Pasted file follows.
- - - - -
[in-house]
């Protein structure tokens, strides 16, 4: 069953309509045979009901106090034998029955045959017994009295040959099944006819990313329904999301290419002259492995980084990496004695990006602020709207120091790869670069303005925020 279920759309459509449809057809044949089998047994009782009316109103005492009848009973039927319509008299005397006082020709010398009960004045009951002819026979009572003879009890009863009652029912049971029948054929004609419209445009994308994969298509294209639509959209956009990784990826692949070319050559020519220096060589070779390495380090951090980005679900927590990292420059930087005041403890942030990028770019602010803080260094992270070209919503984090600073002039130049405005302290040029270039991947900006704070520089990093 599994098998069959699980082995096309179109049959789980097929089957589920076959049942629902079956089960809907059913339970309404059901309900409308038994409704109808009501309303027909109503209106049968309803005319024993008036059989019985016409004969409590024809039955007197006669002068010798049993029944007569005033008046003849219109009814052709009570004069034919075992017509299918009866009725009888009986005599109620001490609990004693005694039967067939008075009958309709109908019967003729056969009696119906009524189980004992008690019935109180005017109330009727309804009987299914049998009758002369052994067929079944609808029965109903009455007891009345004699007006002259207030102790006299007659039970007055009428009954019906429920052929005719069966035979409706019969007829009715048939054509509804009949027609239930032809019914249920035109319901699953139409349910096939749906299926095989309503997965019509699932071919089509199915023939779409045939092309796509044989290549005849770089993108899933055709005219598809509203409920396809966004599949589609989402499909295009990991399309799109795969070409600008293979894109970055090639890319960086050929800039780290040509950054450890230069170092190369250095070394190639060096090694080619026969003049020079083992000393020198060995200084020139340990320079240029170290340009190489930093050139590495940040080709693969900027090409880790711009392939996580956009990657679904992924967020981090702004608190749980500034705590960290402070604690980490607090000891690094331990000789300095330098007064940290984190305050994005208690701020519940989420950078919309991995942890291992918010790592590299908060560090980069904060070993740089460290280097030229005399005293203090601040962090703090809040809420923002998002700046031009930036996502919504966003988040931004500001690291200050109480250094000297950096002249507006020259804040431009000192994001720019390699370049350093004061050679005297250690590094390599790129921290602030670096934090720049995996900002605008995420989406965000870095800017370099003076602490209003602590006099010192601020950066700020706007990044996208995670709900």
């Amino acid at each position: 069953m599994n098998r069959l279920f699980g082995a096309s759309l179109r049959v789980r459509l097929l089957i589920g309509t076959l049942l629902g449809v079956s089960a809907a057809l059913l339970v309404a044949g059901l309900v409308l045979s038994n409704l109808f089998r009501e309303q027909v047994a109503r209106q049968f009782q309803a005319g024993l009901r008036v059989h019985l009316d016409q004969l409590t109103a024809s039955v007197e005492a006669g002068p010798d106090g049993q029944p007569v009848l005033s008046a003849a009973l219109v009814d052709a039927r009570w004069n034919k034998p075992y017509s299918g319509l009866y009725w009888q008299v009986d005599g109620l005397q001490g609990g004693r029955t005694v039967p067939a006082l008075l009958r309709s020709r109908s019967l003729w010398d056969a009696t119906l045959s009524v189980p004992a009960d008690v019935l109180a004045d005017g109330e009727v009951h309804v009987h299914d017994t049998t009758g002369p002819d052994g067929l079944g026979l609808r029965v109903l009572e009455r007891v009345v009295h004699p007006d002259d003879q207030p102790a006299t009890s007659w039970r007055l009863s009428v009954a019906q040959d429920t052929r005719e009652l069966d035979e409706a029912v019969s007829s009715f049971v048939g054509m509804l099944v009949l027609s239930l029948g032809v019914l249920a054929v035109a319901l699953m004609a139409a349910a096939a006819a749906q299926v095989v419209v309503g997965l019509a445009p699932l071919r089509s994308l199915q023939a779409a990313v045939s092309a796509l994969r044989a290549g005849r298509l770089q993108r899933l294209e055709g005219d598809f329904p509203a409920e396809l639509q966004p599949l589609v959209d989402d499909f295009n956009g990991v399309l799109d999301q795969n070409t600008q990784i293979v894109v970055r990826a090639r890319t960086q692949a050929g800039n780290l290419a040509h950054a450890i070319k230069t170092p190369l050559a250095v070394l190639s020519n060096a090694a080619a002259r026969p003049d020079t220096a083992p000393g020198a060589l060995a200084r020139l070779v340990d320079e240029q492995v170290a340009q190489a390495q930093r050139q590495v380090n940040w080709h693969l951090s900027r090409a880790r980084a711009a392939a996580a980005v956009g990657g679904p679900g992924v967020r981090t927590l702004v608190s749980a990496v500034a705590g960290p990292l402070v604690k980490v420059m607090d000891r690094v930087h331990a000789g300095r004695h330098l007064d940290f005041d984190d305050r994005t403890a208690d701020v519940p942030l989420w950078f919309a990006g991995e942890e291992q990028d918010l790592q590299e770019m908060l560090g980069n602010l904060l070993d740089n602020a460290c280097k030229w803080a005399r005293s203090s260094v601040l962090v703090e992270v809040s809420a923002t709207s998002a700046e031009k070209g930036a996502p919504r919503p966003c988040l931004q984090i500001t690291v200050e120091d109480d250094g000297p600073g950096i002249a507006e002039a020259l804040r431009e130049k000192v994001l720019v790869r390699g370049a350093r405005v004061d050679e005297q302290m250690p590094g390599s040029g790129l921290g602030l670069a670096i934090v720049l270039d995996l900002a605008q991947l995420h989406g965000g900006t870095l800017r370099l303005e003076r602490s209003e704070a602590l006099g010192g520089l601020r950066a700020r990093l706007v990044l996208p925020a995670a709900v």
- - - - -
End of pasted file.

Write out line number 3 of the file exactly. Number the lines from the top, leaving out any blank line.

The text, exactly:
């Amino acid at each position: 069953m599994n098998r069959l279920f699980g082995a096309s759309l179109r049959v789980r459509l097929l089957i589920g309509t076959l049942l629902g449809v079956s089960a809907a057809l059913l339970v309404a044949g059901l309900v409308l045979s038994n409704l109808f089998r009501e309303q027909v047994a109503r209106q049968f009782q309803a005319g024993l009901r008036v059989h019985l009316d016409q004969l409590t109103a024809s039955v007197e005492a006669g002068p010798d106090g049993q029944p007569v009848l005033s008046a003849a009973l219109v009814d052709a039927r009570w004069n034919k034998p075992y017509s299918g319509l009866y009725w009888q008299v009986d005599g109620l005397q001490g609990g004693r029955t005694v039967p067939a006082l008075l009958r309709s020709r109908s019967l003729w010398d056969a009696t119906l045959s009524v189980p004992a009960d008690v019935l109180a004045d005017g109330e009727v009951h309804v009987h299914d017994t049998t009758g002369p002819d052994g067929l079944g026979l609808r029965v109903l009572e009455r007891v009345v009295h004699p007006d002259d003879q207030p102790a006299t009890s007659w039970r007055l009863s009428v009954a019906q040959d429920t052929r005719e009652l069966d035979e409706a029912v019969s007829s009715f049971v048939g054509m509804l099944v009949l027609s239930l029948g032809v019914l249920a054929v035109a319901l699953m004609a139409a349910a096939a006819a749906q299926v095989v419209v309503g997965l019509a445009p699932l071919r089509s994308l199915q023939a779409a990313v045939s092309a796509l994969r044989a290549g005849r298509l770089q993108r899933l294209e055709g005219d598809f329904p509203a409920e396809l639509q966004p599949l589609v959209d989402d499909f295009n956009g990991v399309l799109d999301q795969n070409t600008q990784i293979v894109v970055r990826a090639r890319t960086q692949a050929g800039n780290l290419a040509h950054a450890i070319k230069t170092p190369l050559a250095v070394l190639s020519n060096a090694a080619a002259r026969p003049d020079t220096a083992p000393g020198a060589l060995a200084r020139l070779v340990d320079e240029q492995v170290a340009q190489a390495q930093r050139q590495v380090n940040w080709h693969l951090s900027r090409a880790r980084a711009a392939a996580a980005v956009g990657g679904p679900g992924v967020r981090t927590l702004v608190s749980a990496v500034a705590g960290p990292l402070v604690k980490v420059m607090d000891r690094v930087h331990a000789g300095r004695h330098l007064d940290f005041d984190d305050r994005t403890a208690d701020v519940p942030l989420w950078f919309a990006g991995e942890e291992q990028d918010l790592q590299e770019m908060l560090g980069n602010l904060l070993d740089n602020a460290c280097k030229w803080a005399r005293s203090s260094v601040l962090v703090e992270v809040s809420a923002t709207s998002a700046e031009k070209g930036a996502p919504r919503p966003c988040l931004q984090i500001t690291v200050e120091d109480d250094g000297p600073g950096i002249a507006e002039a020259l804040r431009e130049k000192v994001l720019v790869r390699g370049a350093r405005v004061d050679e005297q302290m250690p590094g390599s040029g790129l921290g602030l670069a670096i934090v720049l270039d995996l900002a605008q991947l995420h989406g965000g900006t870095l800017r370099l303005e003076r602490s209003e704070a602590l006099g010192g520089l601020r950066a700020r990093l706007v990044l996208p925020a995670a709900v």